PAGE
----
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Peoples once accustomed to masters are not in a condition to do without them

Peoples once accustomed to masters are not in a condition to do without them

For, be the constitution of a government what it may, if there be within its jurisdiction a single man who is not subject to the law, all the rest are necessarily at his discretion

I should have wished to be born in a country in which the interest of the Sovereign and that of the people must be single and identical; to the end that all the movements of the machine might tend always to the general happiness. And as this could not be the case, unless the Sovereign and the people were one and the same person, it follows that I should have wished to be born under a democratic government, wisely tempered.

The Roman people itself, a model for all free peoples, was wholly incapable of governing itself when it escaped from the title loans OR oppression of the Tarquins

I should have wished to live and die free: that is, so far subject to the laws that neither I, nor anybody else, should be able to cast off their honourable yoke: the easy and salutary yoke which the haughtiest necks bear with the greater docility, as they are made to bear no other.

I should have wished then that no one within the State should be able to say he was above the law; and that no one without should be able to dictate so that the State should be obliged to recognise his authority. And if there be a national ruler within, and a foreign ruler without, however they may divide their authority, it is impossible that both should be duly obeyed, or that the State should be well governed.

I should not have chosen to live in a republic of recent institution, however excellent its laws; for fear the government, being perhaps otherwise framed than the circumstances of the moment might require, might disagree with the new citizens, or they with it, and the State run the risk of overthrow and destruction almost as soon as it came into being. For it is with liberty as it is with those solid and succulent foods, or with those generous wines which are well adapted to nourish and fortify robust constitutions that are used to them, but ruin and intoxicate weak and delicate constitutions to which they are not suited. If they attempt to shake off the yoke, they still more estrange themselves from freedom, as, by mistaking for it an unbridled license to which it is diametrically opposed, they nearly always manage, by their revolutions, to hand themselves over to seducers, who only make their chains heavier than before. Debased by slavery, and the ignominious tasks which had been imposed upon it, it was at first no better than a stupid mob, which it was necessary to control and govern with the greatest wisdom; in order that, being accustomed by degrees to breathe the health-giving air of liberty, minds which had been enervated or rather brutalised under tyranny, might gradually acquire that severity of morals and spirit of fortitude which made it at length the people of all most worthy of respect. I should, then, have sought out for my country some peaceful and happy Republic, of an antiquity that lost itself, as it were, in the night of time: which had experienced only such shocks as served to manifest and strengthen the courage and patriotism of its subjects; and whose citizens, long accustomed to a wise independence, were not only free, but worthy to be so.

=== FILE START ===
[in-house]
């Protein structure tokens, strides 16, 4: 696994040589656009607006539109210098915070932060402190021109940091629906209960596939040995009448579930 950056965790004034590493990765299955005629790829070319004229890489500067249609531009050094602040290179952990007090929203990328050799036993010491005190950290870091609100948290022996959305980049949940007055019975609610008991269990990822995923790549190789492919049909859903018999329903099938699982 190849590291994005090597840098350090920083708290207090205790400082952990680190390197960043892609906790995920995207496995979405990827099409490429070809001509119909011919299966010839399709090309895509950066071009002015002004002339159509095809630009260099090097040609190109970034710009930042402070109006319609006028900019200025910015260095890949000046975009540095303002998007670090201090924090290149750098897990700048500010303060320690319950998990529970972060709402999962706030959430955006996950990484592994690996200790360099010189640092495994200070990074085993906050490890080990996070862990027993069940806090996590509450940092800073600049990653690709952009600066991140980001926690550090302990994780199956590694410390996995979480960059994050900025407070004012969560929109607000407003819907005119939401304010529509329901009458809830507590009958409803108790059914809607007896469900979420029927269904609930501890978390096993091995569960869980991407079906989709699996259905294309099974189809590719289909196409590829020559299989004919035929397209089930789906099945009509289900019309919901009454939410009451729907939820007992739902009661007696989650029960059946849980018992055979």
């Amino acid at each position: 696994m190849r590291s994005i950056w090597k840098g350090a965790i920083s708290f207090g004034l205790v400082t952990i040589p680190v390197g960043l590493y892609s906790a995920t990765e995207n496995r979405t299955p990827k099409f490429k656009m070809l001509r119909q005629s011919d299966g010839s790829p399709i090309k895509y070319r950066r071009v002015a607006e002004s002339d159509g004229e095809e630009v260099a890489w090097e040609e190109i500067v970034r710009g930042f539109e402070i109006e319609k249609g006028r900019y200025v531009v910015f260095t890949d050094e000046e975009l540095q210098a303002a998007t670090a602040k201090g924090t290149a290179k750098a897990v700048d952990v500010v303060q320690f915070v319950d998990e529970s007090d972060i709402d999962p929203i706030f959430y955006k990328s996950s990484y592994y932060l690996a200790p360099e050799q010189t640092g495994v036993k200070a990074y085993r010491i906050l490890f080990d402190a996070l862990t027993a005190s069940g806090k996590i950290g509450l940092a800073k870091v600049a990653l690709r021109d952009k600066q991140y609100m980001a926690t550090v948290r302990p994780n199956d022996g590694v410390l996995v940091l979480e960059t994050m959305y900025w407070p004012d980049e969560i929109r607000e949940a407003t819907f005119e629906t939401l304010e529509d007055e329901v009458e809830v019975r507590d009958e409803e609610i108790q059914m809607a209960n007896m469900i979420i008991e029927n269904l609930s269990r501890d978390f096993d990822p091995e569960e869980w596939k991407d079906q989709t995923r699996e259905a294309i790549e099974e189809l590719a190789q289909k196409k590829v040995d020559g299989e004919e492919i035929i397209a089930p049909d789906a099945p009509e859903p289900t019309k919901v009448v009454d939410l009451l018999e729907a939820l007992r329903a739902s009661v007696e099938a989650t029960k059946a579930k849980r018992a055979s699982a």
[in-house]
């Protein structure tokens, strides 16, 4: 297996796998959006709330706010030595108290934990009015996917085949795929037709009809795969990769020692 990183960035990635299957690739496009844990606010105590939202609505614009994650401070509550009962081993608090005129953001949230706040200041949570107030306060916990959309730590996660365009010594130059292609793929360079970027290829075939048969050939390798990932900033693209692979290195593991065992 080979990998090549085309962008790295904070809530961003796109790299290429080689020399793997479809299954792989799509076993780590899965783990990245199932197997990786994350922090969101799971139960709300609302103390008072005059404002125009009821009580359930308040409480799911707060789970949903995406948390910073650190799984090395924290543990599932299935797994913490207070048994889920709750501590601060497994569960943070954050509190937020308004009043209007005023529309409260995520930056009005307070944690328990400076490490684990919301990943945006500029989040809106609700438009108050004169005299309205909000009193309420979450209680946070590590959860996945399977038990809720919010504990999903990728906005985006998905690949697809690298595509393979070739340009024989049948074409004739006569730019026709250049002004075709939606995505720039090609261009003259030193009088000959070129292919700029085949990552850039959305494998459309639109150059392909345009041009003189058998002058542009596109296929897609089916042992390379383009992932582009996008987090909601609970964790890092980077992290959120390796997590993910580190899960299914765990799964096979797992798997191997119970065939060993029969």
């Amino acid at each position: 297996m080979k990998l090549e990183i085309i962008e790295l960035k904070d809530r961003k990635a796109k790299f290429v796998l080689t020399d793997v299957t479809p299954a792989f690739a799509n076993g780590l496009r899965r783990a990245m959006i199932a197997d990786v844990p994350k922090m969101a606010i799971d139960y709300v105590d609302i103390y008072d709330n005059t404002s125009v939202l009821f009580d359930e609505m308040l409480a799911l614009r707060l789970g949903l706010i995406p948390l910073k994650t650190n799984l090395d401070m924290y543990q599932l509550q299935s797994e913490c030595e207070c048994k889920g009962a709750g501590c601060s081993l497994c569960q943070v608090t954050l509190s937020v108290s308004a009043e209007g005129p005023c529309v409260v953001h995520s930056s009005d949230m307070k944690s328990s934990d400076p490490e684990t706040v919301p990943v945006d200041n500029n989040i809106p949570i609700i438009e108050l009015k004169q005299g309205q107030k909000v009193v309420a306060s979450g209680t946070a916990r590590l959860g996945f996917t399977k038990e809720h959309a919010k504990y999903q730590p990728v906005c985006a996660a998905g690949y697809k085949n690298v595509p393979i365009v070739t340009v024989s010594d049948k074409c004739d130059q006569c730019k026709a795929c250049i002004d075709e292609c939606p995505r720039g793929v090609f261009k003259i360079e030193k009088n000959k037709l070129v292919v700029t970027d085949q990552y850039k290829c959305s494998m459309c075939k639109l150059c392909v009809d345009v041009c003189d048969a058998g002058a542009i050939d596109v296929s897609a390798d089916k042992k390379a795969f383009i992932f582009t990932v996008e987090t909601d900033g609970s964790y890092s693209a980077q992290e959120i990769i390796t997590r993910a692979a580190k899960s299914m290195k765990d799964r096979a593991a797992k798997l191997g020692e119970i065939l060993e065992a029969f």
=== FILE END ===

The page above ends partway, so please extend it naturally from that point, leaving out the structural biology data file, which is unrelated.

I should have wished to choose myself a country, diverted, by a fortunate impotence, from the brutal love of conquest, and secured, by a still more fortunate situation, from the fear of becoming itself the conquest of other States: a free city situated between several nations, none of which should have any interest in attacking it, while each had an interest in preventing it from being attacked by the others; in short, a Republic which should have nothing to tempt the ambition of its neighbours, but might reasonably depend on their assistance in case of need. It follows that a republican State so happily situated could have nothing to fear but from itself; and that, if its members trained themselves to the use of arms, it would be rather to keep alive that military ardour and courageous spirit which are so proper among free-men, and tend to keep up their taste for liberty, than from the necessity of providing for their defence.

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